Popularity of CVAs declining as number falls by 55 per cent in five years
The number of retailers entering insolvency has increased by seven per cent in the past year from 999 in 2015/16 to 1,071 in 2017/18 says RPC, the City headquartered law firm.
RPC says that the retail sector continues to suffer from a high cost base whilst the shift in sales from the high street to the internet continues to pick up pace.
Additionally, struggling retailers have been hit by the withdrawal of credit insurance, which is often an indicator of financial distress, and can be the final straw before a company enters insolvency.
Recent research from RPC shows that sales at the UK’s Top 20 e-commerce only retailers jumped by 23% last year to £8.4billion, whilst footfall on the high street fell by 6% in March, the largest year on year decrease since 2010*.
RPC says that despite the high level of insolvencies in the sector there has been a 55% decrease in the use of Company Voluntary Arrangements (CVAs) in the retail sector, from 33 to 15 in the last 5 years. The failure of some high profile CVAs, such as BHS and Austin Reed, may have made both businesses and creditors more wary before entering into them.
CVAs enable a company to either reduce or reschedule the debts owed through compromise with its creditors, avoiding a formal insolvency process, as well as a large-scale restructuring of the business.
Retailers to have either recently entered a CVA or reported to be negotiating one include:
- Toys R US – Toys R US had agreed a CVA two months prior to its administration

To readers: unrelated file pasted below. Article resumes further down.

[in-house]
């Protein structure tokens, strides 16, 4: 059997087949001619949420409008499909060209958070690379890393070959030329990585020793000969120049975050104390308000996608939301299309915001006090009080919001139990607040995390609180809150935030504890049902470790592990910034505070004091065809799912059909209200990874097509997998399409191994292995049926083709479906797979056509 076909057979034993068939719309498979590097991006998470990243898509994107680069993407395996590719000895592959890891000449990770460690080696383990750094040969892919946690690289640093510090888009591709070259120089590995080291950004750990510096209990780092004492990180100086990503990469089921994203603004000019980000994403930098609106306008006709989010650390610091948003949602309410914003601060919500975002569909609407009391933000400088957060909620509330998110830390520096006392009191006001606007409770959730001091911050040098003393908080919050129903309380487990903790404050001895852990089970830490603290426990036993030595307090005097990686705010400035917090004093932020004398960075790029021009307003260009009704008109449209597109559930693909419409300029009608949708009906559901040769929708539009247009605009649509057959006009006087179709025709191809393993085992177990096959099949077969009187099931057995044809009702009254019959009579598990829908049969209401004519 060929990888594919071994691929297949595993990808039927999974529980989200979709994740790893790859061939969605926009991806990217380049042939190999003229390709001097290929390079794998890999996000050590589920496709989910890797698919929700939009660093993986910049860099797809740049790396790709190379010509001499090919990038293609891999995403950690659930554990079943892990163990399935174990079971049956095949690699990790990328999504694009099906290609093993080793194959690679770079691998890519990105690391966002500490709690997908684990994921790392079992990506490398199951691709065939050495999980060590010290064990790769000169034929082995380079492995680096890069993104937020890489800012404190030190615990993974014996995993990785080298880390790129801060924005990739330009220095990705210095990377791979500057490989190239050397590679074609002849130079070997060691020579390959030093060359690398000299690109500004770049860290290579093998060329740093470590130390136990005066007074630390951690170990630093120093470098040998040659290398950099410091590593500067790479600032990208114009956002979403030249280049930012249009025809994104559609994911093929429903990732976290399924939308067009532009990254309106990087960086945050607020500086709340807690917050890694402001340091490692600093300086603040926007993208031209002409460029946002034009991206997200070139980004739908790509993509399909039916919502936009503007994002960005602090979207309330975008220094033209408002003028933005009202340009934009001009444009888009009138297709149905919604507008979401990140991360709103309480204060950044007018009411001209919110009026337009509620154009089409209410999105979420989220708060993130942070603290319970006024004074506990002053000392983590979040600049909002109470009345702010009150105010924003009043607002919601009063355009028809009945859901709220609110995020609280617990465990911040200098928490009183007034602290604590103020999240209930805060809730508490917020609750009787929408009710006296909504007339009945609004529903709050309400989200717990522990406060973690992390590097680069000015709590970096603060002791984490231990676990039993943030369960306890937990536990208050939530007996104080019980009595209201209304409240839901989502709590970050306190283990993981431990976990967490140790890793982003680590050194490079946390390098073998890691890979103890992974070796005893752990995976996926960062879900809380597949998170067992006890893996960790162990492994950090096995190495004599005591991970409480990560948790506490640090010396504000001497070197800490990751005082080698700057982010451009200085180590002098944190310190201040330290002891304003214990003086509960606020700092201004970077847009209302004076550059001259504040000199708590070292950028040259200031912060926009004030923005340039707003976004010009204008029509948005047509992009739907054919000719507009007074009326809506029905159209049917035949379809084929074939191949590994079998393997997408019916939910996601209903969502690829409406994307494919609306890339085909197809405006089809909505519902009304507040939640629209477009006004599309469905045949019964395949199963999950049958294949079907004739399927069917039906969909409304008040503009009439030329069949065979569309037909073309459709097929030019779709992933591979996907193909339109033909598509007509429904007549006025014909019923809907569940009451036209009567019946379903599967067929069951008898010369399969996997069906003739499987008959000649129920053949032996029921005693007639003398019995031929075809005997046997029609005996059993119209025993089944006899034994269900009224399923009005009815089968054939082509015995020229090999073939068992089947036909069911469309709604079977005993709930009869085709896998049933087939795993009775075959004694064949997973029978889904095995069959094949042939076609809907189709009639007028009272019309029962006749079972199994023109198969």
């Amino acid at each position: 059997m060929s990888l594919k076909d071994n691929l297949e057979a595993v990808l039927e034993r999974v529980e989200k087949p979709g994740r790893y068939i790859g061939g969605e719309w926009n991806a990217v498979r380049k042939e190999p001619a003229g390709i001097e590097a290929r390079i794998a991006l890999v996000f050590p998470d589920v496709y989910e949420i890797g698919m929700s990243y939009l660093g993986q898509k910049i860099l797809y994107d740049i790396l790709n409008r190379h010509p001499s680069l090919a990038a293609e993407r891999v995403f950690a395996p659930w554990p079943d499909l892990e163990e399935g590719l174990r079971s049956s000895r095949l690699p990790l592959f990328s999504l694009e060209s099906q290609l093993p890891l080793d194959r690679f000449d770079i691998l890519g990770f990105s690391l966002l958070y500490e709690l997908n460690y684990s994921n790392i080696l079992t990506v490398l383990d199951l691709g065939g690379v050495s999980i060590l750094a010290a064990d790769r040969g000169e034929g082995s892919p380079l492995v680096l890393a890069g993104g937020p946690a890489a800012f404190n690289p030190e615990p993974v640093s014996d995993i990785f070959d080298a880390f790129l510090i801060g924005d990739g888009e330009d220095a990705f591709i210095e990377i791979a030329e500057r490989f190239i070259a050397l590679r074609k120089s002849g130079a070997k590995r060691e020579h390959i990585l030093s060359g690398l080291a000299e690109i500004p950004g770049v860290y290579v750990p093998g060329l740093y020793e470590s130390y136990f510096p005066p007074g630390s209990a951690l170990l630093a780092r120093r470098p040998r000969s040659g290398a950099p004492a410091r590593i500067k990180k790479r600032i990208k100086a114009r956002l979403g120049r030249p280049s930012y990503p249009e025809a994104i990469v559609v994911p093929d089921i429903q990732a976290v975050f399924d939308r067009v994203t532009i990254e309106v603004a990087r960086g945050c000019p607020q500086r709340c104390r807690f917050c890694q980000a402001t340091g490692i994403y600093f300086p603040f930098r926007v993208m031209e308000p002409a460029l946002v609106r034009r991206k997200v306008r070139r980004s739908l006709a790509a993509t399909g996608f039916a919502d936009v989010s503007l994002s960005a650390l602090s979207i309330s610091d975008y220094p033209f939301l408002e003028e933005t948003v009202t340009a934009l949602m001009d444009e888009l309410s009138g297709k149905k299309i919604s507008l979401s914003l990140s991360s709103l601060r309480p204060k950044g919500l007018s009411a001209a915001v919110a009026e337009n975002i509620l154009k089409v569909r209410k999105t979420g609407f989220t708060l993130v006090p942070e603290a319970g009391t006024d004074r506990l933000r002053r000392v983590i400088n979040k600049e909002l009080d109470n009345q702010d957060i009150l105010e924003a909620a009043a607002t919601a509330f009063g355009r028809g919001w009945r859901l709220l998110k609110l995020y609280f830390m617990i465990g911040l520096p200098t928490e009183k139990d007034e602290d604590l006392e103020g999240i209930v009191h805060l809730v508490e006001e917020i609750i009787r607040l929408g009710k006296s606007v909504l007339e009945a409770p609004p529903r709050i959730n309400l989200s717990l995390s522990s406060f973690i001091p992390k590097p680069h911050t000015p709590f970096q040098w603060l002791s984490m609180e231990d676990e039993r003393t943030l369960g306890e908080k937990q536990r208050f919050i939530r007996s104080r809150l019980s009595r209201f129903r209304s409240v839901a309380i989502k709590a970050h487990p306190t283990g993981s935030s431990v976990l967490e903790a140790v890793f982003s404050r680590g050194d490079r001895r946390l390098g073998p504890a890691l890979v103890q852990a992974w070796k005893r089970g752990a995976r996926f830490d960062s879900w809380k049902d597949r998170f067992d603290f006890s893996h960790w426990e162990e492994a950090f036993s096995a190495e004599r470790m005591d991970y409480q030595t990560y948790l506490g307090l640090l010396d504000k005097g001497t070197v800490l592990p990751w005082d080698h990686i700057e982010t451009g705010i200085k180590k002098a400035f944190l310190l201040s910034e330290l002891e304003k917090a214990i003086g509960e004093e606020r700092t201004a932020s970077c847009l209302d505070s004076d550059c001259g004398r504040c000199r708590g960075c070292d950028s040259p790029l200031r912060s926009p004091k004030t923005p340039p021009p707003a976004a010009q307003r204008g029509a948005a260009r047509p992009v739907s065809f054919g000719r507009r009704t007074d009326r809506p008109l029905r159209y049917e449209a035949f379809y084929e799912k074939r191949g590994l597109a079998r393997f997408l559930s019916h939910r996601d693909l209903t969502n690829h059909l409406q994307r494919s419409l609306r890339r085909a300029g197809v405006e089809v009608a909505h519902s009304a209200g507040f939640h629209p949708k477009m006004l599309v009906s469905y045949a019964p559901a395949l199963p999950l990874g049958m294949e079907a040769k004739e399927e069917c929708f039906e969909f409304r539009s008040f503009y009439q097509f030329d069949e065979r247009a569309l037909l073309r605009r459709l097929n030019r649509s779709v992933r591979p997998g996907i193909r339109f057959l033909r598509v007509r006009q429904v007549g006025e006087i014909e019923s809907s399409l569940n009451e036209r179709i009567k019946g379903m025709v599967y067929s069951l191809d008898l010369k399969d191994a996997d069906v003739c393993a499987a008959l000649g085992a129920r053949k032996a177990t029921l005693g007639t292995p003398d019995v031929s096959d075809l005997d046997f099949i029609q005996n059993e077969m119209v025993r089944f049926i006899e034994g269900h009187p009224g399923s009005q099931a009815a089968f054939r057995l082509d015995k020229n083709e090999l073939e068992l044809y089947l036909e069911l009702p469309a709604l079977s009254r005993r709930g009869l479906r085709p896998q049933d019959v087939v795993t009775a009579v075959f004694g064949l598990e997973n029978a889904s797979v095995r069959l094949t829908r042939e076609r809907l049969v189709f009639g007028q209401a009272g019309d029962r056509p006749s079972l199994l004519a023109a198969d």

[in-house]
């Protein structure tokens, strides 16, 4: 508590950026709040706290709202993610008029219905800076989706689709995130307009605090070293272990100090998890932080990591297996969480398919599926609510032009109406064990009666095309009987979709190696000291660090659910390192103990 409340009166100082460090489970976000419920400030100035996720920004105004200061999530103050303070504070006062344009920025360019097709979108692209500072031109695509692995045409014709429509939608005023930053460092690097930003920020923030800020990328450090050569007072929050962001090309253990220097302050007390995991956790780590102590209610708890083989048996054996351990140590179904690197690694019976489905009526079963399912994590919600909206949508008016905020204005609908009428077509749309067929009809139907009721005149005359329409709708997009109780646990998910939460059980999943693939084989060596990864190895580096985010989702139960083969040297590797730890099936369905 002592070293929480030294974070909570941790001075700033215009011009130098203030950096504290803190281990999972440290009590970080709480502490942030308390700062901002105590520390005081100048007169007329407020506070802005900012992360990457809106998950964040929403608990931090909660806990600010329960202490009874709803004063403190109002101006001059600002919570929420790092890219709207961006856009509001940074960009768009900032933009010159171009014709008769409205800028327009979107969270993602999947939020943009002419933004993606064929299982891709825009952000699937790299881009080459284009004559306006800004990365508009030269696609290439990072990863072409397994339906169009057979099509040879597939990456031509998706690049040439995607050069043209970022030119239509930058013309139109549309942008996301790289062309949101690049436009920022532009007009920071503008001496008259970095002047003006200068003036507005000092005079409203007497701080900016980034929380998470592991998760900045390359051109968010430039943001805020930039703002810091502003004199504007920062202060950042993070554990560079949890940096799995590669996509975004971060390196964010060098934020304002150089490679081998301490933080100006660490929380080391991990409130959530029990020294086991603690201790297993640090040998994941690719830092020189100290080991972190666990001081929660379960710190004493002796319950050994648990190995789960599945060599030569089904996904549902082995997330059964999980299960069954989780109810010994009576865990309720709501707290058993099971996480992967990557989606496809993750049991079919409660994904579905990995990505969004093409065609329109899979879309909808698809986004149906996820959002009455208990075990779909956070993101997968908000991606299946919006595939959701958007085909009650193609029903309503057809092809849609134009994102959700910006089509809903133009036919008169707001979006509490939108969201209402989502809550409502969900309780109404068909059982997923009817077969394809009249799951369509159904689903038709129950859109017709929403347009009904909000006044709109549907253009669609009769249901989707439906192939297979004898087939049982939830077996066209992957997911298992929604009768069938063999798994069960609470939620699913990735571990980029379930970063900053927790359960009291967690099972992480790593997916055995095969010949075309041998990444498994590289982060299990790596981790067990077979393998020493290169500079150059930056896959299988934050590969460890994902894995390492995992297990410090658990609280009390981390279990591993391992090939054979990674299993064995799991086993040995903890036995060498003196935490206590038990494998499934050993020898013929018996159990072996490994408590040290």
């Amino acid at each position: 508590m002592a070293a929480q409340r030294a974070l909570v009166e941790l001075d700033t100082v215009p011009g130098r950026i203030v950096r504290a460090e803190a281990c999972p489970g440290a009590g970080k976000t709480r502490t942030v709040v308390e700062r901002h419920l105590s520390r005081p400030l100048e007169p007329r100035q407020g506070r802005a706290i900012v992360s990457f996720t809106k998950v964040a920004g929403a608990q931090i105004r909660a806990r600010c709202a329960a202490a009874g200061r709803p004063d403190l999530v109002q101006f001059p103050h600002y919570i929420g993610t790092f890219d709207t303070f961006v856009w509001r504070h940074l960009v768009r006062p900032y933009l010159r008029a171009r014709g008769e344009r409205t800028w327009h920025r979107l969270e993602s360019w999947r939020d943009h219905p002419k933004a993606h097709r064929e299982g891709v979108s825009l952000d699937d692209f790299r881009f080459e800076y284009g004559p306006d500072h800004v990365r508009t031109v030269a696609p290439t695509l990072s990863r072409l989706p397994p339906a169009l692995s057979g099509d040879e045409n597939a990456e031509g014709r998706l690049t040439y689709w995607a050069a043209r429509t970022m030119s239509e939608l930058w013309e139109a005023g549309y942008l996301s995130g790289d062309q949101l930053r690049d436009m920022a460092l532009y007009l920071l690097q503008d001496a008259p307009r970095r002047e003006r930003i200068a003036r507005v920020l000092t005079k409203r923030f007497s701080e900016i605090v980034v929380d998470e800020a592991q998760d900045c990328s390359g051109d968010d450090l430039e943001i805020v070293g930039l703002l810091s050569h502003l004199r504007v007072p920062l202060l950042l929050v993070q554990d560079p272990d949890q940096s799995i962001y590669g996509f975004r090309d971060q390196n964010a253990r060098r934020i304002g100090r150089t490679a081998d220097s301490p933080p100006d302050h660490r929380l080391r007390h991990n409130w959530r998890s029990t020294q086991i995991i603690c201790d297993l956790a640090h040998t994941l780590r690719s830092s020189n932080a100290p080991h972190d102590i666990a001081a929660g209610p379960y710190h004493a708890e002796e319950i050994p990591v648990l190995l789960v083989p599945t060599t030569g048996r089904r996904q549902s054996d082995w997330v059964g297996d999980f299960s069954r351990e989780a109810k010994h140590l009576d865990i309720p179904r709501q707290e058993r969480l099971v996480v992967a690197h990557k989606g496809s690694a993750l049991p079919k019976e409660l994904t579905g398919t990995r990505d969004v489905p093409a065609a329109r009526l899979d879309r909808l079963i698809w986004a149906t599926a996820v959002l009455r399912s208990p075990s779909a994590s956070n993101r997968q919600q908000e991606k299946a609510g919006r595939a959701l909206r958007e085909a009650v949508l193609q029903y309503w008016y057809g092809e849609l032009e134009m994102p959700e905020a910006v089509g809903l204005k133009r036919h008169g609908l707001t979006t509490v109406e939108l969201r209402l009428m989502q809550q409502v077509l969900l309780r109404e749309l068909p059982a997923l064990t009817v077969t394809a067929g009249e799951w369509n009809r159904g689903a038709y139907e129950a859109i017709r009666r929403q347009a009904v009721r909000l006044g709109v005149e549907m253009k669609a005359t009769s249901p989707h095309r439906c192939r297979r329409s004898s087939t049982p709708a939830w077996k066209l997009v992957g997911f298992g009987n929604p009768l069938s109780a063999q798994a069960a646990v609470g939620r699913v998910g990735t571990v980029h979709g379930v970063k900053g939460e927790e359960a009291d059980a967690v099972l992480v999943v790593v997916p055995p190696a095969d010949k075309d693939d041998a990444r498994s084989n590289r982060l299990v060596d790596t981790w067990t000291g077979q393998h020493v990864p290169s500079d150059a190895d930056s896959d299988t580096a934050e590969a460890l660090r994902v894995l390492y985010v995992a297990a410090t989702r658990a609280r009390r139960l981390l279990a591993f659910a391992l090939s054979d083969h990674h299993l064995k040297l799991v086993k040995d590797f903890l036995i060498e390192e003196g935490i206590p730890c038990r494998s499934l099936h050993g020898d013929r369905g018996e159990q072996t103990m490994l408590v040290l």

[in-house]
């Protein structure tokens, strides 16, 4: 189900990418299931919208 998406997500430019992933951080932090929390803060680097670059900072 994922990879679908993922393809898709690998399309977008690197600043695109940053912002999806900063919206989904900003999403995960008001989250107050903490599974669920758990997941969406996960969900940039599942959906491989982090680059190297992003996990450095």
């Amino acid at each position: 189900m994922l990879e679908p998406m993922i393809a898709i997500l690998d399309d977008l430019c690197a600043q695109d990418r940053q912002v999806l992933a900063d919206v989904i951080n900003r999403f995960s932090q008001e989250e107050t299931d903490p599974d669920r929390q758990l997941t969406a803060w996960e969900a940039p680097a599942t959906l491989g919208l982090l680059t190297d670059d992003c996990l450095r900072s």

- Carpetright – The retailer announced the closing of 92 stores as part of a restructuring plan to avoid administration. It is currently proposing a CVA
- New Look – The women’s fashion retailer has proposed the closure of 60 stores in its CVA as well as 980 redundancies. Subsequently HSBC has withdrawn credit insurance for a number of New Look’s key suppliers
- Mothercare is widely reported to be considering a CVA
Tim Moynihan, Restructuring and Insolvency Senior Associate at RPC, says that many high street retailers have a cost base that remains stubbornly high.
Says Tim Moynihan: “It is hard for retailers in the UK to shed expensive excess space as their lease agreements restrict that option. Increases in the minimum wage and a rising rates bill also make it very hard to cut overheads to make up for sales lost to the internet.”
“For under pressure retailers, a CVA may represent a neat solution to its problems for a short period of time. However, the reality is if it doesn’t address the structural weaknesses in a particular business and if trading continues to decline it is only delaying administration or liquidation.”
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